Daily Scripture readings for January, set #19:
One of my long-standing Old Testament questions revolves around the harems of the kings, such as Solomon (300 wives and 700 concubines). Nehemiah 13:26 weighs in: “Did not Solomon king of Israel sin on account of such women? Among the many nations there was no king like him, and he was beloved by his God, and God made him king over all Israel. Nevertheless, foreign women made even him to sin.” Obviously this doesn’t directly answer the polygamy aspect of that question, but it still ties Solomon’s sin to his appetite for women.
“In all toil there is profit, but mere talk tends only to poverty” (Prov 14:23). Less talk, mor do. Greg Braly, the children’s pastor at New Hope Church, said something similar in his sermon this morning: “God gives grace to those in the battle, not those on the sidelines.”
“For the Son of Man came to seek and to save the lost” (Luke 19:10). Not just save… SEEK and save.
When one is an unbeliever, one’s mind and conscience are not merely without Christ/salvation/light/whatever, but are DEFILED. “To the pure, all things are pure, but to the defiled and unbelieving, nothing is pure; but both their minds and their consciences are defiled” (Titus 1:15).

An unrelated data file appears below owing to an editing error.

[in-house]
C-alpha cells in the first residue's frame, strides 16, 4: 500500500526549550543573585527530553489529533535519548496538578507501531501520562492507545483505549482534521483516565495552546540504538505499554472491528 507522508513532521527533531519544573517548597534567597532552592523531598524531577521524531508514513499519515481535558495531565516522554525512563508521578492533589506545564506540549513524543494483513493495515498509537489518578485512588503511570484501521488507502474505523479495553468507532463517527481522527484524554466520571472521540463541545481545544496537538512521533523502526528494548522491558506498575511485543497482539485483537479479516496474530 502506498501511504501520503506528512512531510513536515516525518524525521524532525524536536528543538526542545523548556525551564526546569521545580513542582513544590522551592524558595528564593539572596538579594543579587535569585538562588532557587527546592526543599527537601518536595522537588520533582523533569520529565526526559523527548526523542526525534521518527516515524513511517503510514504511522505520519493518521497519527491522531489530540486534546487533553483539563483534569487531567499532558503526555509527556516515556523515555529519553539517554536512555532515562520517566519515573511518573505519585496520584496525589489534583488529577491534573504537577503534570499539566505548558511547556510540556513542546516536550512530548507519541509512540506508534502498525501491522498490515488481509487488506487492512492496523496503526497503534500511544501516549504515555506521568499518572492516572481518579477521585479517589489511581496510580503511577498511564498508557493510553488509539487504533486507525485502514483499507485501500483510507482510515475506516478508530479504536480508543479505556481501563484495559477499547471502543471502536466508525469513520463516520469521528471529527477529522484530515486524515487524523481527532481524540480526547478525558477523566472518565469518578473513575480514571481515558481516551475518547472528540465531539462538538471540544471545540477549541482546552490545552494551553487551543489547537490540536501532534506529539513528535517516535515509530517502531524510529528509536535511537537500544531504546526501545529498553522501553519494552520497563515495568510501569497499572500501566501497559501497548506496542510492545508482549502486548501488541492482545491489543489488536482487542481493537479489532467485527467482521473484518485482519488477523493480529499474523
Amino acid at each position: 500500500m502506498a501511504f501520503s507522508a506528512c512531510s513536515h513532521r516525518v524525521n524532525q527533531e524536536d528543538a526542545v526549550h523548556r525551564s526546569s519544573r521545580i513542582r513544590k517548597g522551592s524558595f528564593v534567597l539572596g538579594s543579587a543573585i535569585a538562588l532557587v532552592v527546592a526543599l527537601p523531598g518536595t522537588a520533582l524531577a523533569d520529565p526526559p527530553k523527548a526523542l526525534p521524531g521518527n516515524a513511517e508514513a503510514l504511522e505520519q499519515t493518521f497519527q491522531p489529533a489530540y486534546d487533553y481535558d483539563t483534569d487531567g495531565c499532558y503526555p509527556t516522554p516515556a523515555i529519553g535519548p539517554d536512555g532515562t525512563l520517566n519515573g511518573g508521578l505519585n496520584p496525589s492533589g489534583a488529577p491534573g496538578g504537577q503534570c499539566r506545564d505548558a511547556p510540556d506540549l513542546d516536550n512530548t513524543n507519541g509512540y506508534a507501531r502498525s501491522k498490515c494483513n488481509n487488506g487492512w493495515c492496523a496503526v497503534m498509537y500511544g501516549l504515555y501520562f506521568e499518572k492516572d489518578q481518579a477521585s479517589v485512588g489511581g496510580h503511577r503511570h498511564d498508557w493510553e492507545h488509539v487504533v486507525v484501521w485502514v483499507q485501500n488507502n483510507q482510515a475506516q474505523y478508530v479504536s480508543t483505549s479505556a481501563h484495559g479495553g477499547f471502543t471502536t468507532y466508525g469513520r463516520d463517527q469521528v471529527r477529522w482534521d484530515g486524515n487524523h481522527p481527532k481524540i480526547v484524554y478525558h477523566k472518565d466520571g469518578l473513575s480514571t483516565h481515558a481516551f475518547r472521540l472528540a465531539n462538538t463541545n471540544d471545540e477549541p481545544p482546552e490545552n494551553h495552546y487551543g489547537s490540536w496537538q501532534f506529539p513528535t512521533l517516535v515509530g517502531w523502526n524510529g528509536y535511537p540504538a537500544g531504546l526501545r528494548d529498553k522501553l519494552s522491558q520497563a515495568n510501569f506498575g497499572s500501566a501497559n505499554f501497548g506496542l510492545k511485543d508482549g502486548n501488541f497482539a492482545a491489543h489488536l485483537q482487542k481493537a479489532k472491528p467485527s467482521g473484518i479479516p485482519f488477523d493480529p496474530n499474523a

Daily Scripture readings for Jauary, set #20:
“But Queen Vashti refused to come at the king’s command delivered by the eunuchs. At this the king became enraged, and his anger burned within him” (Est 1:12). An interesting and even ironic circumstance to pave the way for Esther.
More financial wisdom from Proverbs: “Better is a little with the fear of the Lord than great treasure and trouble with it” (vs 16).
Scripture tells us that love is an attribute of God. Is Luke 19:27 compatible with this? “But as for these enemies of mine, who did not want me to reign over them, bring them here and slaughter them before me.”
CONTROVERSIAL PASSAGE ALERT. “Older women likewise are to be reverent in behavior, not slanderers or slaves to much wine. They are to teach what is good, and so train the young women to love their husbands and children, to be self-controlled, pure, working at home, kind, and submissive to their own husbands, that the word of God may not be reviled” (Titus 2:3-5). Apparently the absence of the behavior listed in verses 3-4 results in the word of God being “reviled.” Is that a fair implication from this text?